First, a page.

View Full Version : what is the difference in web designing and graphic designing?
06-18-2009, 03:41 PM
what is the difference in webdesigning and graphic designing?
06-18-2009, 04:34 PM
Graphic design can be anything related to graphics which means also print stuff like posters, shirts, or pure illustrations or whatever. Web design includes graphic design but is also much more. If you’re designing websites you also have to have some knowledge about usability design (http://us.forestle.org/en/search.php?q=usability%20design) and user interface design (http://en.wikipedia.org/wiki/User_interface_design). Nice graphic skills aren’t the only thing you need, you also need an understanding of what people look for and how to attract attention to certain things you want to promote or whatever.
After all: Web design starts with the content. The graphic design part ist just a matter of how to present the content in an appealing way.
06-21-2009, 11:35 PM
Graphic designing and Web designing are totally different things. Web designing is designing web pages and other stuff related to web basis only, on the otherside side if we talk about Graphic designing, it's only about graphics.
06-22-2009, 04:36 AM
About $20 an hour.
06-24-2009, 03:02 AM
LOL @ drhowarddrfine! but which one gets the extra $20?
A web designer creates and optimize images for use on the web, positions those images in the layout through various techniques, incorporates other non graphical elements into the design, optimizes the layout for different browsers and a lot more.
The graphic designer generally creates images, like VIPStephen said, for various purposes with computer programs like photoshop and autocad but also in various other more traditional mediums such as pencil, pen and ink, paint etc... A few talented web designers will also use these mediums in their craft but the finished product is always digital and intended for display on the internet.
My guess is that eventhough they don't have a clue about CSS or how bad ie sucks, it's probably the graphic designers/artists who get the bigger bucks.:rolleyes:
06-29-2009, 06:11 PM
Graphic design--- designs like browsers, advertising board etc.. .. Web designers design only web and even this technic is differ from graphic design .. resolution quality all diff from graphic design... Can find similarity in tools like photoshop..
06-30-2009, 10:44 AM
Designing for web and print are two different experiences. Just because a designer is good at one doesn't mean they'll be good at the other. It's necessary to understand that web and print share many similarities, but they also have many differences.
Below is a list of things to consider when going from print design to web design:
Resolution is the quality of an image. It's measured in terms of pixels. If you see an image listed as "72 ppi", that means the image has 72 pixels per inch (ppi). Because web graphics are viewed on screen, they should be no larger than 72 ppi. A large ppi image will load slower, and won't necessarily look any better.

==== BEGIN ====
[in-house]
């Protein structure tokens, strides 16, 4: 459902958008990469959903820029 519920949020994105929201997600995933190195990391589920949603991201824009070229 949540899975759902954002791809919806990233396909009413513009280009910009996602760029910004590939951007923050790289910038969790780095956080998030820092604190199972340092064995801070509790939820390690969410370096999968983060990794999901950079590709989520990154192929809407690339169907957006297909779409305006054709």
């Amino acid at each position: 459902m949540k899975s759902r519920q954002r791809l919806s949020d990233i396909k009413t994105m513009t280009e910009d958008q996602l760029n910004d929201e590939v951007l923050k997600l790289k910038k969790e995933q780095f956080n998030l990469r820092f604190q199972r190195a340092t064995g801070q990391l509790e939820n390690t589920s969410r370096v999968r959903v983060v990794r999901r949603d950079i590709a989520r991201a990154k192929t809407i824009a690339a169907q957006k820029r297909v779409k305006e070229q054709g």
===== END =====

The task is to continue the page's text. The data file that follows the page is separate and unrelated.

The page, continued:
Image Files - Gifs and Jpegs
JPEG stands for Joint Photographers Experts Group. It's a great format that retains color and detail found in photographs and graphics with lots of color blends. JPEGs can display millions of colors so it's ideal for print work.
GIF stands for Graphics Interchange Format. Most web pages use this format because it's supported by all web browsers, can display up to 256 colors, and can include transparent backgrounds. GIFS are appropriate for image files with little color variation, and for images that will only be viewed on screen.
Photographs saved as GIFs may appear grainy. Single color images saved as JPEGs may appear fuzzy. When you save a graphic image, consider what type of file it is. Remember, GIFs work best with images having few colors or color variations. JPEGs work best with photographs or images to be printed.
There is a major difference between choosing fonts for web as opposed to print. With print design, your completed piece will display the font specified during the design process. You don't have to worry that a reader will open your brochure and not have the proper fonts displayed. However, web designers never know for sure if their fonts will display properly.
Unlike with print, web fonts differ based on the web browser being used. Your audience can only view the same font you're viewing if it's installed on their computer. If you design a beautiful website using Chaucer Bold, and none of your viewers have that font, their browsers will have to find a substitute.
This is why it's good to be conservative when it comes to web fonts. Your beautifully designed page can look horrible when displayed on someone else's browser. Don't let your hard work go to waste. Stick to fonts such as Helvetica, Arial, Times New Roman, or Verdana. All web browsers are capable of displaying these fonts. However, if you do want to use a creative font, you can include it in a graphic file. But this will cause your page to load slower.
If you're a print designer faced with designing a web page, take time to study the subject. You will be able to create a pleasing and effective site if you recognize the differences between print and web design
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